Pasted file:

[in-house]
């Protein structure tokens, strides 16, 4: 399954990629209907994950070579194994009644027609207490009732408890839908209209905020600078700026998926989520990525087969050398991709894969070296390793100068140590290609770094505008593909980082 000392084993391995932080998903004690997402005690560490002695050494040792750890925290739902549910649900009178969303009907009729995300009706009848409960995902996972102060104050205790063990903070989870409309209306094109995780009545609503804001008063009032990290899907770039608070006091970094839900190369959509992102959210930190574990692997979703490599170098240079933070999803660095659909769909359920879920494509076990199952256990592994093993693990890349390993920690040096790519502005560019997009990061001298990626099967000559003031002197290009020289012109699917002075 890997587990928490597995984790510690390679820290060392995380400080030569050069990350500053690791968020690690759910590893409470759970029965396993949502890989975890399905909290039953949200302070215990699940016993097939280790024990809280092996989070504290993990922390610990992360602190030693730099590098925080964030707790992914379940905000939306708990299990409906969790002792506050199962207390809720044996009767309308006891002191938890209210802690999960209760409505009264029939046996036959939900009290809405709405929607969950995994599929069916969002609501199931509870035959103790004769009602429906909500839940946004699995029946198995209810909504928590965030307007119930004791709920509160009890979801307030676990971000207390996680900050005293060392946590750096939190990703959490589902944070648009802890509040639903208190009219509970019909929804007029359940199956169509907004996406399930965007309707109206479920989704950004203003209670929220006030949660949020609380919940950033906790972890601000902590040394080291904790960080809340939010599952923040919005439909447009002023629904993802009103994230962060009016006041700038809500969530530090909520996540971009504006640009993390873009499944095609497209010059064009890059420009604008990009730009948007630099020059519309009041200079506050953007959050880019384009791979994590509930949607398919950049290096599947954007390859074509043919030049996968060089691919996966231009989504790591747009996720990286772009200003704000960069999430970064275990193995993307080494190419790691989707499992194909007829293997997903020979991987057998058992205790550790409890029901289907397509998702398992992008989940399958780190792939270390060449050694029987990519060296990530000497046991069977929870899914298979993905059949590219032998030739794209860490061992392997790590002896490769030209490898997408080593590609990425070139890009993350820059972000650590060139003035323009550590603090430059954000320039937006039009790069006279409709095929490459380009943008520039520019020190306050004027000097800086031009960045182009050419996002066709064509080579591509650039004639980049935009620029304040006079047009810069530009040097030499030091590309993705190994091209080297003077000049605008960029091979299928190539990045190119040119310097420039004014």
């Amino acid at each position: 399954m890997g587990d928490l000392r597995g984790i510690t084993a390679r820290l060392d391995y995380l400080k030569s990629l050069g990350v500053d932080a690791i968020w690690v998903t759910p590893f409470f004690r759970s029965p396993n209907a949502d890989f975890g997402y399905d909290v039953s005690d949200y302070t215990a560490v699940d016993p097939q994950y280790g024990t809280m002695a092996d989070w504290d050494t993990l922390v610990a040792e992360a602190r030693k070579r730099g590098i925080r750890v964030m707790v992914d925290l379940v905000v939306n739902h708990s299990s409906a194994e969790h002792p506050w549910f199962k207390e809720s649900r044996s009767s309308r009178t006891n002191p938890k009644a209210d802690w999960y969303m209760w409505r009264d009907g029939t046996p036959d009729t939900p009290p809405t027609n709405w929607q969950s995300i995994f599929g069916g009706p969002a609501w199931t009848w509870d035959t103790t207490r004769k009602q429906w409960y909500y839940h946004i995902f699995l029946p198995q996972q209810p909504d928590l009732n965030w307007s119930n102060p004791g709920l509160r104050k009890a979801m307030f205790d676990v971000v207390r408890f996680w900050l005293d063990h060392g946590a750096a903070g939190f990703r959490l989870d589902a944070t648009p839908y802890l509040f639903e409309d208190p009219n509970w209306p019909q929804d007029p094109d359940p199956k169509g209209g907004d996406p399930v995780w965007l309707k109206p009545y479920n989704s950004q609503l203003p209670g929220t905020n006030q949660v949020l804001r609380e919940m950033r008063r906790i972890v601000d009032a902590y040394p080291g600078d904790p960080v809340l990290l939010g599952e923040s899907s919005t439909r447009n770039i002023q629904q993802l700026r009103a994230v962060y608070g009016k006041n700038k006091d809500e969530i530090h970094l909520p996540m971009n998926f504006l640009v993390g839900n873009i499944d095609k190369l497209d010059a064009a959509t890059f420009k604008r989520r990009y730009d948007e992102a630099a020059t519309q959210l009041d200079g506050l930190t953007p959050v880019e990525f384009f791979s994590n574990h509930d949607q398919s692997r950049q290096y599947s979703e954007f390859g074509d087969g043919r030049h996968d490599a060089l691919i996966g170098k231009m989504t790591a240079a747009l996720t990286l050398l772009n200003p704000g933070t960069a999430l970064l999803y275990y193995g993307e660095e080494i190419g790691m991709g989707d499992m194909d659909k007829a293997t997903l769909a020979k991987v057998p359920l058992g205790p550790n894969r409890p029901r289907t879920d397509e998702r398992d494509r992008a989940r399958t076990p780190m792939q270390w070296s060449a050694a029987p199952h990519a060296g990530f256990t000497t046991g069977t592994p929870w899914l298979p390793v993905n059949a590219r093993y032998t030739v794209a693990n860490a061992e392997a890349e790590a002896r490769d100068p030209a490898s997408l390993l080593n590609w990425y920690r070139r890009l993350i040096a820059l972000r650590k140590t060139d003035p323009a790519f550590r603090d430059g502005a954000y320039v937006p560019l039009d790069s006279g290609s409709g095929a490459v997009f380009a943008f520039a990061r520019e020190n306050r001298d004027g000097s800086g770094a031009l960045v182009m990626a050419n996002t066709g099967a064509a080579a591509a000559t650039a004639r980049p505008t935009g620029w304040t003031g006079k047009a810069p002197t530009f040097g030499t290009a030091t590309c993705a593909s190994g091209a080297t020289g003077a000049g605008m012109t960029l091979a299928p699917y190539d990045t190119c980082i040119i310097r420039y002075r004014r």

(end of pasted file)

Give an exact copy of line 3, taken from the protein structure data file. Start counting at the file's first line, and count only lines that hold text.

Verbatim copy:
């Amino acid at each position: 399954m890997g587990d928490l000392r597995g984790i510690t084993a390679r820290l060392d391995y995380l400080k030569s990629l050069g990350v500053d932080a690791i968020w690690v998903t759910p590893f409470f004690r759970s029965p396993n209907a949502d890989f975890g997402y399905d909290v039953s005690d949200y302070t215990a560490v699940d016993p097939q994950y280790g024990t809280m002695a092996d989070w504290d050494t993990l922390v610990a040792e992360a602190r030693k070579r730099g590098i925080r750890v964030m707790v992914d925290l379940v905000v939306n739902h708990s299990s409906a194994e969790h002792p506050w549910f199962k207390e809720s649900r044996s009767s309308r009178t006891n002191p938890k009644a209210d802690w999960y969303m209760w409505r009264d009907g029939t046996p036959d009729t939900p009290p809405t027609n709405w929607q969950s995300i995994f599929g069916g009706p969002a609501w199931t009848w509870d035959t103790t207490r004769k009602q429906w409960y909500y839940h946004i995902f699995l029946p198995q996972q209810p909504d928590l009732n965030w307007s119930n102060p004791g709920l509160r104050k009890a979801m307030f205790d676990v971000v207390r408890f996680w900050l005293d063990h060392g946590a750096a903070g939190f990703r959490l989870d589902a944070t648009p839908y802890l509040f639903e409309d208190p009219n509970w209306p019909q929804d007029p094109d359940p199956k169509g209209g907004d996406p399930v995780w965007l309707k109206p009545y479920n989704s950004q609503l203003p209670g929220t905020n006030q949660v949020l804001r609380e919940m950033r008063r906790i972890v601000d009032a902590y040394p080291g600078d904790p960080v809340l990290l939010g599952e923040s899907s919005t439909r447009n770039i002023q629904q993802l700026r009103a994230v962060y608070g009016k006041n700038k006091d809500e969530i530090h970094l909520p996540m971009n998926f504006l640009v993390g839900n873009i499944d095609k190369l497209d010059a064009a959509t890059f420009k604008r989520r990009y730009d948007e992102a630099a020059t519309q959210l009041d200079g506050l930190t953007p959050v880019e990525f384009f791979s994590n574990h509930d949607q398919s692997r950049q290096y599947s979703e954007f390859g074509d087969g043919r030049h996968d490599a060089l691919i996966g170098k231009m989504t790591a240079a747009l996720t990286l050398l772009n200003p704000g933070t960069a999430l970064l999803y275990y193995g993307e660095e080494i190419g790691m991709g989707d499992m194909d659909k007829a293997t997903l769909a020979k991987v057998p359920l058992g205790p550790n894969r409890p029901r289907t879920d397509e998702r398992d494509r992008a989940r399958t076990p780190m792939q270390w070296s060449a050694a029987p199952h990519a060296g990530f256990t000497t046991g069977t592994p929870w899914l298979p390793v993905n059949a590219r093993y032998t030739v794209a693990n860490a061992e392997a890349e790590a002896r490769d100068p030209a490898s997408l390993l080593n590609w990425y920690r070139r890009l993350i040096a820059l972000r650590k140590t060139d003035p323009a790519f550590r603090d430059g502005a954000y320039v937006p560019l039009d790069s006279g290609s409709g095929a490459v997009f380009a943008f520039a990061r520019e020190n306050r001298d004027g000097s800086g770094a031009l960045v182009m990626a050419n996002t066709g099967a064509a080579a591509a000559t650039a004639r980049p505008t935009g620029w304040t003031g006079k047009a810069p002197t530009f040097g030499t290009a030091t590309c993705a593909s190994g091209a080297t020289g003077a000049g605008m012109t960029l091979a299928p699917y190539d990045t190119c980082i040119i310097r420039y002075r004014r």